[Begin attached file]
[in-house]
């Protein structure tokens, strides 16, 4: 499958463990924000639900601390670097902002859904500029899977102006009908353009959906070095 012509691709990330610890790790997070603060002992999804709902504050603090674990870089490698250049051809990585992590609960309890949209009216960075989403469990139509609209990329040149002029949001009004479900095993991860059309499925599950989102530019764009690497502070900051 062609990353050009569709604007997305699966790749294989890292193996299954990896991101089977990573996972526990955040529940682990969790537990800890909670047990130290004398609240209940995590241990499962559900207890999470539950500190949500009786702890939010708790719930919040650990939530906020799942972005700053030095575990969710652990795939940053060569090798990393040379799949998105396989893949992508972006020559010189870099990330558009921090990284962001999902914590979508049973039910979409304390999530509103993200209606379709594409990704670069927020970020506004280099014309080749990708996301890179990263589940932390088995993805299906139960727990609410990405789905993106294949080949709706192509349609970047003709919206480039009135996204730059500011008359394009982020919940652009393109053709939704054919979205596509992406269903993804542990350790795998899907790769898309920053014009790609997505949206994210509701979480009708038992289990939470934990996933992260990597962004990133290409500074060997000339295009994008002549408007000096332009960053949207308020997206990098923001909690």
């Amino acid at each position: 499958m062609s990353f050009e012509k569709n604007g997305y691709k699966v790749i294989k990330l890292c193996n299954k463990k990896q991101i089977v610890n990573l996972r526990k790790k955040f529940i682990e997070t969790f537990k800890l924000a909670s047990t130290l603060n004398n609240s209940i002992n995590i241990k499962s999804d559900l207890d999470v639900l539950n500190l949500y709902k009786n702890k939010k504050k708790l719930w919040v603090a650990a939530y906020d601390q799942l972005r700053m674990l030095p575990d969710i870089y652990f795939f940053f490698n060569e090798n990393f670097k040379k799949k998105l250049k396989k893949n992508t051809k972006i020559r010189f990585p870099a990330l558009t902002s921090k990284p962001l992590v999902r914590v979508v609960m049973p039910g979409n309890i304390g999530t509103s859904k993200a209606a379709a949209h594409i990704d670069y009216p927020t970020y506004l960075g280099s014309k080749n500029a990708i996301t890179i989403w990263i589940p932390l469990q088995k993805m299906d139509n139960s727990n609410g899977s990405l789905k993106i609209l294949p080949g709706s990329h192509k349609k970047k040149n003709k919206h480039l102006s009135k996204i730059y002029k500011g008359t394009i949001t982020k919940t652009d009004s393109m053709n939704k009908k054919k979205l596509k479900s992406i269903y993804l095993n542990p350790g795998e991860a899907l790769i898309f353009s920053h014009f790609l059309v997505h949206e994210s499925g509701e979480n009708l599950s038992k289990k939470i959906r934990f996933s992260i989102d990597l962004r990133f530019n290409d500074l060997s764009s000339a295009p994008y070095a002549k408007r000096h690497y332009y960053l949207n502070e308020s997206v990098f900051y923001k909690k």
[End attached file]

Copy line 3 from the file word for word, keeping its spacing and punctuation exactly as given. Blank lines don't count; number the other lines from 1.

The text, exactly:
């Amino acid at each position: 499958m062609s990353f050009e012509k569709n604007g997305y691709k699966v790749i294989k990330l890292c193996n299954k463990k990896q991101i089977v610890n990573l996972r526990k790790k955040f529940i682990e997070t969790f537990k800890l924000a909670s047990t130290l603060n004398n609240s209940i002992n995590i241990k499962s999804d559900l207890d999470v639900l539950n500190l949500y709902k009786n702890k939010k504050k708790l719930w919040v603090a650990a939530y906020d601390q799942l972005r700053m674990l030095p575990d969710i870089y652990f795939f940053f490698n060569e090798n990393f670097k040379k799949k998105l250049k396989k893949n992508t051809k972006i020559r010189f990585p870099a990330l558009t902002s921090k990284p962001l992590v999902r914590v979508v609960m049973p039910g979409n309890i304390g999530t509103s859904k993200a209606a379709a949209h594409i990704d670069y009216p927020t970020y506004l960075g280099s014309k080749n500029a990708i996301t890179i989403w990263i589940p932390l469990q088995k993805m299906d139509n139960s727990n609410g899977s990405l789905k993106i609209l294949p080949g709706s990329h192509k349609k970047k040149n003709k919206h480039l102006s009135k996204i730059y002029k500011g008359t394009i949001t982020k919940t652009d009004s393109m053709n939704k009908k054919k979205l596509k479900s992406i269903y993804l095993n542990p350790g795998e991860a899907l790769i898309f353009s920053h014009f790609l059309v997505h949206e994210s499925g509701e979480n009708l599950s038992k289990k939470i959906r934990f996933s992260i989102d990597l962004r990133f530019n290409d500074l060997s764009s000339a295009p994008y070095a002549k408007r000096h690497y332009y960053l949207n502070e308020s997206v990098f900051y923001k909690k």